The bit missing for me is when  Naaman goes home and sets the slave girl free in acknowledgement that as he is free, the person who unlocked his freedom needs to be freed from her slavery. He’s been freed from his affliction. Why shouldn’t she be freed from the affliction of being owned?

But that didn’t happen. Or at least we never heard of it. The bible is silent on what happened to her.

It is too late for her. Naaman appears not to have freed her.

But it isn’t too late for many who are still enslaved.

This week a horrendous case came to light of modern slavery.

It isn’t too late to set slaves free. It is still an imperative laid upon us.

If Naaman didn’t get work out that should have come next, we can.

When those in the past practised obvious injustice – obvious to us in our own day then it falls upon us to do the good in the future that didn’t happen in their day.

Slave girls and slave boys,  slave women and slave men can still be set free.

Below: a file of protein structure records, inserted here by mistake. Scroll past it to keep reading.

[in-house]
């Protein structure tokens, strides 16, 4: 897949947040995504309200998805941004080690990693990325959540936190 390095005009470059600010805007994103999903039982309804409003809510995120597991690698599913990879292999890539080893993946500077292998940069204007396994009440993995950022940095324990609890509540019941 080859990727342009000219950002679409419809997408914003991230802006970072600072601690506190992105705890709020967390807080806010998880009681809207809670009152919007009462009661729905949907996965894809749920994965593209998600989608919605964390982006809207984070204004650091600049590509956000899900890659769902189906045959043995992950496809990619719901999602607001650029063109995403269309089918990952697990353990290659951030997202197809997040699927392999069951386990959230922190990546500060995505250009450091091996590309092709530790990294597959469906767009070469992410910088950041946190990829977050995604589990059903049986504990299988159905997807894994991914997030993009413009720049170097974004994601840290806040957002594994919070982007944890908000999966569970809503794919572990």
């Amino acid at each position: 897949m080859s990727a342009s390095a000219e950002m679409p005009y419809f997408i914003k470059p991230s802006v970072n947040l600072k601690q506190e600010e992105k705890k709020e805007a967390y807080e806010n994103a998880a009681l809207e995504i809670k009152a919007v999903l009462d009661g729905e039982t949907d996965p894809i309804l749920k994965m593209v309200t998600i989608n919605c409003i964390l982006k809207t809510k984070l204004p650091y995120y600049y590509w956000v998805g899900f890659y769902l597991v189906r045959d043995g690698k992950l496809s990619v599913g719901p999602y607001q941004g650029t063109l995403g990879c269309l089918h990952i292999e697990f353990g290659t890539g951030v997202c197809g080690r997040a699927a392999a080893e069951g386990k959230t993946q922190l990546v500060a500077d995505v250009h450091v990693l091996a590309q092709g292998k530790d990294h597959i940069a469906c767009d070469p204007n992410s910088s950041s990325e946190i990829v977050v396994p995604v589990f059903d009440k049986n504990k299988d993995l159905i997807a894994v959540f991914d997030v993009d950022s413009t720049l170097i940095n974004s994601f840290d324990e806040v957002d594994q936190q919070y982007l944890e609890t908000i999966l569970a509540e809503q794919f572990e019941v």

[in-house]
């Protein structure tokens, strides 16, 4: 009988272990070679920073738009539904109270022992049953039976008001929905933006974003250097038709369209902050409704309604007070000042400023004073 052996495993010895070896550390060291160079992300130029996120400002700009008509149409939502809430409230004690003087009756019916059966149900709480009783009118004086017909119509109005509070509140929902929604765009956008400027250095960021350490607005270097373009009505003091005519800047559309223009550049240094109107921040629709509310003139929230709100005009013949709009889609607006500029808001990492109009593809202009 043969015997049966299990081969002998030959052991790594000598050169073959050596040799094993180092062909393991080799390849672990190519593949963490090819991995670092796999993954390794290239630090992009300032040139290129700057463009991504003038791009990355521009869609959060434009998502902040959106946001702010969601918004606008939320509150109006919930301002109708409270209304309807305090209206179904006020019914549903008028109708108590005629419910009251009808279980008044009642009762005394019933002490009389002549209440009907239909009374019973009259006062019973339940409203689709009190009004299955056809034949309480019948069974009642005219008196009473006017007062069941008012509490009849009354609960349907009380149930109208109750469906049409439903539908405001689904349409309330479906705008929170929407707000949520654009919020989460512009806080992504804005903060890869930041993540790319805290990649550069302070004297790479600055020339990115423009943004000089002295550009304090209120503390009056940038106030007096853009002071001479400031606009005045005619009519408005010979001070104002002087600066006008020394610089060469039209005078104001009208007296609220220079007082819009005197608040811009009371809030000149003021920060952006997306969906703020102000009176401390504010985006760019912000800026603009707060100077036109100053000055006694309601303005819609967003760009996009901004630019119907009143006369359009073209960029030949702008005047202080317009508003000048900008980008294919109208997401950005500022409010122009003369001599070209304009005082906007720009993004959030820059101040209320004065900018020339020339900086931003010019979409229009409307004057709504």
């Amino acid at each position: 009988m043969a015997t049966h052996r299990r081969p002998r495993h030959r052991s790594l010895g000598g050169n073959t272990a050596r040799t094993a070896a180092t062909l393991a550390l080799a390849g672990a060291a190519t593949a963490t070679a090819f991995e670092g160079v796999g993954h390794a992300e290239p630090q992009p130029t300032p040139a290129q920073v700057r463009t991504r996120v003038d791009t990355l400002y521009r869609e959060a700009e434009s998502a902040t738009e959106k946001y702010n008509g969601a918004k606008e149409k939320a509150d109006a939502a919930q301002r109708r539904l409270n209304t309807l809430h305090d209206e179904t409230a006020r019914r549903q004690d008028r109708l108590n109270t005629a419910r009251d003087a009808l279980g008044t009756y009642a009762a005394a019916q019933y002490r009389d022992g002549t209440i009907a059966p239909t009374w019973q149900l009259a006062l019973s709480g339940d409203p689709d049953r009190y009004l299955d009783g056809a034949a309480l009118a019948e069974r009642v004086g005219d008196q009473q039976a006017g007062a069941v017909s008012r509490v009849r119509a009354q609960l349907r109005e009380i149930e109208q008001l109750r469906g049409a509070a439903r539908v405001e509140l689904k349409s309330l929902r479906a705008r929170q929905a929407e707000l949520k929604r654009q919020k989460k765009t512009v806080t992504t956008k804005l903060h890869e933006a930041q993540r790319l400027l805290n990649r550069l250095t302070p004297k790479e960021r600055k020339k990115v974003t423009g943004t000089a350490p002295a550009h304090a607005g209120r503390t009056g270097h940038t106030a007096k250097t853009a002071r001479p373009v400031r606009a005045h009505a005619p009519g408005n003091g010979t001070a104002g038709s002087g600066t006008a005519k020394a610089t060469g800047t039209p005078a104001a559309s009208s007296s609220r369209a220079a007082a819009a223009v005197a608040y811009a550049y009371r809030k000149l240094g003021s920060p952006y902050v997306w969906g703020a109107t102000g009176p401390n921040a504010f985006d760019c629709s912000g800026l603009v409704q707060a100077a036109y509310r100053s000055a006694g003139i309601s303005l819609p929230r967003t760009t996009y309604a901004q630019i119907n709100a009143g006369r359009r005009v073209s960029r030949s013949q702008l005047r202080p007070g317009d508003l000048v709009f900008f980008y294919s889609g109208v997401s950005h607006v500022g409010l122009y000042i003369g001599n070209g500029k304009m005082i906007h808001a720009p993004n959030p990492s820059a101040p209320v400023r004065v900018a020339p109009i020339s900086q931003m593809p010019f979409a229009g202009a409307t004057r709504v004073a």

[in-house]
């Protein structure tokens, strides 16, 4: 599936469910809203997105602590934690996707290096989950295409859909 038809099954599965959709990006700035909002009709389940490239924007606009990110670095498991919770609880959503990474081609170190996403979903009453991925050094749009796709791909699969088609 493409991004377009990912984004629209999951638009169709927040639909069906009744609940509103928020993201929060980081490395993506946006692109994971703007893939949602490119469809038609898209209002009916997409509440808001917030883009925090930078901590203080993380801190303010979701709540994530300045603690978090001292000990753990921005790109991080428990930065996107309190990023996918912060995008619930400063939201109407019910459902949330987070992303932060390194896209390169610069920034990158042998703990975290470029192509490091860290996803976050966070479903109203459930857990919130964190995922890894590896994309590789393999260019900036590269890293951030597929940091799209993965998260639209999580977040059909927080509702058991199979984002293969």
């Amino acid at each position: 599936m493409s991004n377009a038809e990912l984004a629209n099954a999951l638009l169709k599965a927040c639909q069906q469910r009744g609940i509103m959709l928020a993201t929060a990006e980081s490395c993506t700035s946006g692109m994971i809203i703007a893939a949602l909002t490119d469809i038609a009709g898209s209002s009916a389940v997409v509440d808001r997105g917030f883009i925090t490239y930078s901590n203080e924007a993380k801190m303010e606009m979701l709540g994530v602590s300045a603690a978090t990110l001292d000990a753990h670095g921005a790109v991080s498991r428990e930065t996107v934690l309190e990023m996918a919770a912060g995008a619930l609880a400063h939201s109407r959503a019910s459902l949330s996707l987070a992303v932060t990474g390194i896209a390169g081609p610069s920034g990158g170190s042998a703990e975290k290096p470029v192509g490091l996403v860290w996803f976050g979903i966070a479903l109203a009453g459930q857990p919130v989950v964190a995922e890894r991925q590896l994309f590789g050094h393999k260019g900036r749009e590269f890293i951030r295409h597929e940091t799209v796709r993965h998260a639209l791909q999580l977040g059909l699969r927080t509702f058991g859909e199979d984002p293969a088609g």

People need to be freed from real modern slavery today. And people need to be set free from all kinds of other things that harm them too.

And as I ran up and down on the stunning empty beach miles from anywhere I started to feel warm and joyful and whole. And I felt invincible. I felt as though I could do anything.

And that it what it is like for people plunged into the goodness that is God’s love.

We enact that in baptism.

Once we are out of that water, we are invincible, for we emerge encouraged by the very God of Love who walks this world and loves us very much.

Together with God, we are invincible.

We can do anything.

There is no wrong that can’t be righted.

For God’s love is real, and strong, wonderful.

And that love is with you.

In the name of the Father and of the Son and of the Holy Spirit.

50 Years of Protest and Change

As day turns to evening on the 28 June 2019, it is difficult not to think of a couple of relatively small-scale riots that took place 50 years ago and murmur a quiet prayer of thanksgiving for the rioters. I have little doubt that there was no way they could foresee the movement which was to spring from the events that took place in and around the Stonewall Inn in New York.